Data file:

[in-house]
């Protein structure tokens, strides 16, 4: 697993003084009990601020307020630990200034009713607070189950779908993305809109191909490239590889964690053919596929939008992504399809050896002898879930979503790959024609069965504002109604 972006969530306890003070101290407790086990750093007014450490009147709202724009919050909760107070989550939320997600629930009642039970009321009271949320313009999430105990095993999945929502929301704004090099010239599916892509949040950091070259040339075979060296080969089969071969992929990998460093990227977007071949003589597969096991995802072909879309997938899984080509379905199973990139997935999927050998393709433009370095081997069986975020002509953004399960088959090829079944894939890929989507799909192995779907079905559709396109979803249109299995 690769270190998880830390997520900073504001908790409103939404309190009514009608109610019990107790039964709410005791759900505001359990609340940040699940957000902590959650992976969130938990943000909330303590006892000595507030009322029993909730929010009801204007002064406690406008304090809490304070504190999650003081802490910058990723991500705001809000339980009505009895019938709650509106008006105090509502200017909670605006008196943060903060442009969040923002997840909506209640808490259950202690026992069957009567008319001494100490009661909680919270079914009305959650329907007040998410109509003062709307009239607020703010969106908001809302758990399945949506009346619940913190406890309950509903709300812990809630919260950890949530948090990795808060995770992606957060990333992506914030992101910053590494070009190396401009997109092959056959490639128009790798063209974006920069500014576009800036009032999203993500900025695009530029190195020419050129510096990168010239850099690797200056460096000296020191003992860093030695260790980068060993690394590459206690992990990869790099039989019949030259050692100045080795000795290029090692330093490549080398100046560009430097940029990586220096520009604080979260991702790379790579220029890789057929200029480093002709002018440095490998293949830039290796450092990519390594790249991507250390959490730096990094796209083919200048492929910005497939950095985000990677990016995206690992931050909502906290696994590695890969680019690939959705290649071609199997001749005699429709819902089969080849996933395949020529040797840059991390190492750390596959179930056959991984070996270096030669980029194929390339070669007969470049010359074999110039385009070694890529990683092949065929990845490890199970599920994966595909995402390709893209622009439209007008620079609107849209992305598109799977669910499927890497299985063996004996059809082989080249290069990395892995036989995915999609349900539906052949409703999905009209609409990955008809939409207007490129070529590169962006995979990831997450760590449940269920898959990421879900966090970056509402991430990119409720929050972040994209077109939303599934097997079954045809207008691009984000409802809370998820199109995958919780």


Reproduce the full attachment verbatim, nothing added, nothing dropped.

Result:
[in-house]
């Protein structure tokens, strides 16, 4: 697993003084009990601020307020630990200034009713607070189950779908993305809109191909490239590889964690053919596929939008992504399809050896002898879930979503790959024609069965504002109604 972006969530306890003070101290407790086990750093007014450490009147709202724009919050909760107070989550939320997600629930009642039970009321009271949320313009999430105990095993999945929502929301704004090099010239599916892509949040950091070259040339075979060296080969089969071969992929990998460093990227977007071949003589597969096991995802072909879309997938899984080509379905199973990139997935999927050998393709433009370095081997069986975020002509953004399960088959090829079944894939890929989507799909192995779907079905559709396109979803249109299995 690769270190998880830390997520900073504001908790409103939404309190009514009608109610019990107790039964709410005791759900505001359990609340940040699940957000902590959650992976969130938990943000909330303590006892000595507030009322029993909730929010009801204007002064406690406008304090809490304070504190999650003081802490910058990723991500705001809000339980009505009895019938709650509106008006105090509502200017909670605006008196943060903060442009969040923002997840909506209640808490259950202690026992069957009567008319001494100490009661909680919270079914009305959650329907007040998410109509003062709307009239607020703010969106908001809302758990399945949506009346619940913190406890309950509903709300812990809630919260950890949530948090990795808060995770992606957060990333992506914030992101910053590494070009190396401009997109092959056959490639128009790798063209974006920069500014576009800036009032999203993500900025695009530029190195020419050129510096990168010239850099690797200056460096000296020191003992860093030695260790980068060993690394590459206690992990990869790099039989019949030259050692100045080795000795290029090692330093490549080398100046560009430097940029990586220096520009604080979260991702790379790579220029890789057929200029480093002709002018440095490998293949830039290796450092990519390594790249991507250390959490730096990094796209083919200048492929910005497939950095985000990677990016995206690992931050909502906290696994590695890969680019690939959705290649071609199997001749005699429709819902089969080849996933395949020529040797840059991390190492750390596959179930056959991984070996270096030669980029194929390339070669007969470049010359074999110039385009070694890529990683092949065929990845490890199970599920994966595909995402390709893209622009439209007008620079609107849209992305598109799977669910499927890497299985063996004996059809082989080249290069990395892995036989995915999609349900539906052949409703999905009209609409990955008809939409207007490129070529590169962006995979990831997450760590449940269920898959990421879900966090970056509402991430990119409720929050972040994209077109939303599934097997079954045809207008691009984000409802809370998820199109995958919780």